Considerations when selling properties
In 2013, the Government introduced a new tax on properties owned by ‘non-natural persons’; in other words, under corporate structures. The tax, known as the Annual Tax on Enveloped Dwellings, is paid every year regardless of whether any income is derived from the property.
In addition to this, however, there are two additional taxes which may be payable on some properties when they are sold: Non-Resident Capital Gains Tax (NRCTG) and ATED-related Capital Gains Tax. The combination of these, along with ATED, could mean that property owners are paying two or even three different taxes on their property, potentially with different valuation dates. Many therefore benefit from expert advice and professional, up-to-date valuations.
What is Non-Resident Capital Gains Tax?
NRCTG is a new tax from 6 April 2015 under which all non-UK resident persons, individuals and companies, will pay a 20% capital gains tax on any profit realised on their property after 6 April 2015. Companies can elect to pay CGT on another basis, such as over the whole lifespan of the property, and this is irrevocable.
The NRCTG only applies to the extent that the ATED-related CGT, discussed below, does not.
Do I have to pay Non-Resident Capital Gains Tax?
The NRCTG is payable on residential properties in the UK if they are not your main home, or if it is your main home but is very large, has been let out or used for business, or if you have been absent from it for long periods.
You will be liable to pay NRCTG on such properties if you are a non-resident individual, a personal representative of one who has died, a non resident trustee, a non-resident company or fund, or a UK resident who meets split year conditions and disposes of the property during their overseas part of the year.
If you are covered by this tax, you have 30 days after the date of conveyance to report it to HMRC and pay the tax due, in order to avoid a penalty.
Do I have to pay ATED-related Capital Gains Tax?
Unlike NRCGT, ATED-related Capital Gains Tax applies regardless of residency. However, it only applies to properties also covered ATED. This means they must be a dwelling worth over £500,000 and owned in a corporate structure.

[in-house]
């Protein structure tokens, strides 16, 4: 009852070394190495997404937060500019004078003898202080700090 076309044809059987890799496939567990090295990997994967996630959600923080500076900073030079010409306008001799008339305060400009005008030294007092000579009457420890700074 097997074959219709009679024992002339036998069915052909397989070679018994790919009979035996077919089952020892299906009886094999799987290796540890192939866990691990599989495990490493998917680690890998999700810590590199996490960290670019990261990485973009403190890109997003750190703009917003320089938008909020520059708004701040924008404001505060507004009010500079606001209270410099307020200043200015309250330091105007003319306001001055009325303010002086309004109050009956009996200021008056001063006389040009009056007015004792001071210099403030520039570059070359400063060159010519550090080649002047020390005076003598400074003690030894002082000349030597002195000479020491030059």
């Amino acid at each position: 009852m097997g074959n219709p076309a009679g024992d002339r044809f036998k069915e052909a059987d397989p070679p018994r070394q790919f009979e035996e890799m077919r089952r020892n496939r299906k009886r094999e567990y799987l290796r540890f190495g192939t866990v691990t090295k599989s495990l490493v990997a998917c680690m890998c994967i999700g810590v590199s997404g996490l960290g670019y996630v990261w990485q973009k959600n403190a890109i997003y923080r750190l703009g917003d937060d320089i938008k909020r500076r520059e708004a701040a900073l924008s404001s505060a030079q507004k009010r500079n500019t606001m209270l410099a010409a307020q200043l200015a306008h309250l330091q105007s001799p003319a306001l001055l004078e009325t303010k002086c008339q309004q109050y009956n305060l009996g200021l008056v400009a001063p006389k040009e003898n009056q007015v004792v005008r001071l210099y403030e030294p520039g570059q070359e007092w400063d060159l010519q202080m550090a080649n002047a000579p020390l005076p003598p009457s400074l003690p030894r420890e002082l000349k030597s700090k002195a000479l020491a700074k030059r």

A corporate structure includes any company, partnership or collective investment scheme. Dwellings are defined as properties suitable for use as a single dwelling, or in the process of being constructed or adapted for such use.
The valuation date for ATED was April 2013 for the following five years. However, any properties that may be covered by ATED will need to have a new valuation done by April 2017 to cover the tax year 2017/2018, and the five following years. With the newly low value bar for ATED to apply, more and more properties may be covered and therefore it is vital that owners obtain a valuation in good time.
ATED-related CGT is 28% on gains since April 2013 or, for properties which only became covered by ATED in subsequent budgets, since April of the year that they fell under ATED.
What is the difference between NRCGT and ATED-related CGT
The table below gives a simplified overview of the key criteria for each of the two forms of Capital gains tax, and the differences between them.
Individual or corporate
Non-UK resident only
Can Capital Gains Tax be avoided?
The UK Government has created robust anti-avoidance rules to prevent people from artificially avoiding capital gains tax. In the case of ATED-related CGT, there are several legitimate exceptions and reliefs which may be claimed, and these will also reduce the capital gains tax bill. However, these still require an accurate valuation so that a return can be submitted and the reliefs claimed.
How can Anderson Wilde and Harris help?
Anderson Wilde and Harris are RICS registered Chartered Surveyors that conduct residential property valuations annually. With our extensive experience and knowledge in the property sector, and our understanding of the HMRC’s requirements, we would be happy to provide you with a consultation and a full valuation report that meets all the required standards.